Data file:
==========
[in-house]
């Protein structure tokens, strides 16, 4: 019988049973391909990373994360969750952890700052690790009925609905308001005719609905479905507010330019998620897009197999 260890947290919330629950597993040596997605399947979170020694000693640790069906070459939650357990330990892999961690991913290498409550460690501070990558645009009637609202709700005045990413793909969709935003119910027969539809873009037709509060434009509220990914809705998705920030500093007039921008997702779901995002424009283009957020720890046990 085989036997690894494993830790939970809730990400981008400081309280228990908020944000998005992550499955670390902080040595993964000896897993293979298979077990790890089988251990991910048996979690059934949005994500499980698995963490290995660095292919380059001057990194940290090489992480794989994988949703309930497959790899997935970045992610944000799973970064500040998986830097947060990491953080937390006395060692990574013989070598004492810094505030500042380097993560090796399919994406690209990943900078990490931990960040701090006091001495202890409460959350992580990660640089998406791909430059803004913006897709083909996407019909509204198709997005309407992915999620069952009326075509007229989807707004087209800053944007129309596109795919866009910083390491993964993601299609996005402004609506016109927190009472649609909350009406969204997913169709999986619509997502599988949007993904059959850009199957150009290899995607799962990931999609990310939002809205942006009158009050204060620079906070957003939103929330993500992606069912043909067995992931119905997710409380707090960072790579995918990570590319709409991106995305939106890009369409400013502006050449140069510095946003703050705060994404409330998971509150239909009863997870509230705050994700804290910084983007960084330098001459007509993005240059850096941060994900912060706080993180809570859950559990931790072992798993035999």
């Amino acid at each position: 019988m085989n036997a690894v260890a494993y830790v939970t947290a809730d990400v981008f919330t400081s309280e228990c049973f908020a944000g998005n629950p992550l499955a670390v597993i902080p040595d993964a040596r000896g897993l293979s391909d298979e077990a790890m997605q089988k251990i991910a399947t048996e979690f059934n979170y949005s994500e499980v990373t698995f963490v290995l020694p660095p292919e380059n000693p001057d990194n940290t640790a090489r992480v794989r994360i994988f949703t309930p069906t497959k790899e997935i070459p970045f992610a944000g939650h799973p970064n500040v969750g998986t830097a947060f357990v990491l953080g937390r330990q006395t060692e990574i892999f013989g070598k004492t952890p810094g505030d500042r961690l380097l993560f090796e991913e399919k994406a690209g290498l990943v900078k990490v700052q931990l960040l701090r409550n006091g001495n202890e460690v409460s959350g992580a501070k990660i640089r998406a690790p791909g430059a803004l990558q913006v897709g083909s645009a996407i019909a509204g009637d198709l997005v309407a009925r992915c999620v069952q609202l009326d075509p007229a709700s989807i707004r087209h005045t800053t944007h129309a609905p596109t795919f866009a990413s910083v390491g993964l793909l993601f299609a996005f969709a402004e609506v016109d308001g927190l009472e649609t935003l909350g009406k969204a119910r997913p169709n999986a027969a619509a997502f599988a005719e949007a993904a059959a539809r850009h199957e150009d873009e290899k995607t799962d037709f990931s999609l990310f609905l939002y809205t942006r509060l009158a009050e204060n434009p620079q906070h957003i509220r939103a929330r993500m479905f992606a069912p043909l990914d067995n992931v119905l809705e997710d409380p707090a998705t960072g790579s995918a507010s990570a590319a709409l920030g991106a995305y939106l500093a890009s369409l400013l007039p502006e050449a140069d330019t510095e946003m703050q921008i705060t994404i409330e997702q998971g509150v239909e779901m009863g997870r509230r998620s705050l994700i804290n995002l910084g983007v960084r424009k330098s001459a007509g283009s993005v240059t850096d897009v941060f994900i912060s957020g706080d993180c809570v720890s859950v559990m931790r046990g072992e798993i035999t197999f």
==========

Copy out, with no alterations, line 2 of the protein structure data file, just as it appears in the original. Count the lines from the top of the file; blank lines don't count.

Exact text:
């Protein structure tokens, strides 16, 4: 019988049973391909990373994360969750952890700052690790009925609905308001005719609905479905507010330019998620897009197999 260890947290919330629950597993040596997605399947979170020694000693640790069906070459939650357990330990892999961690991913290498409550460690501070990558645009009637609202709700005045990413793909969709935003119910027969539809873009037709509060434009509220990914809705998705920030500093007039921008997702779901995002424009283009957020720890046990 085989036997690894494993830790939970809730990400981008400081309280228990908020944000998005992550499955670390902080040595993964000896897993293979298979077990790890089988251990991910048996979690059934949005994500499980698995963490290995660095292919380059001057990194940290090489992480794989994988949703309930497959790899997935970045992610944000799973970064500040998986830097947060990491953080937390006395060692990574013989070598004492810094505030500042380097993560090796399919994406690209990943900078990490931990960040701090006091001495202890409460959350992580990660640089998406791909430059803004913006897709083909996407019909509204198709997005309407992915999620069952009326075509007229989807707004087209800053944007129309596109795919866009910083390491993964993601299609996005402004609506016109927190009472649609909350009406969204997913169709999986619509997502599988949007993904059959850009199957150009290899995607799962990931999609990310939002809205942006009158009050204060620079906070957003939103929330993500992606069912043909067995992931119905997710409380707090960072790579995918990570590319709409991106995305939106890009369409400013502006050449140069510095946003703050705060994404409330998971509150239909009863997870509230705050994700804290910084983007960084330098001459007509993005240059850096941060994900912060706080993180809570859950559990931790072992798993035999």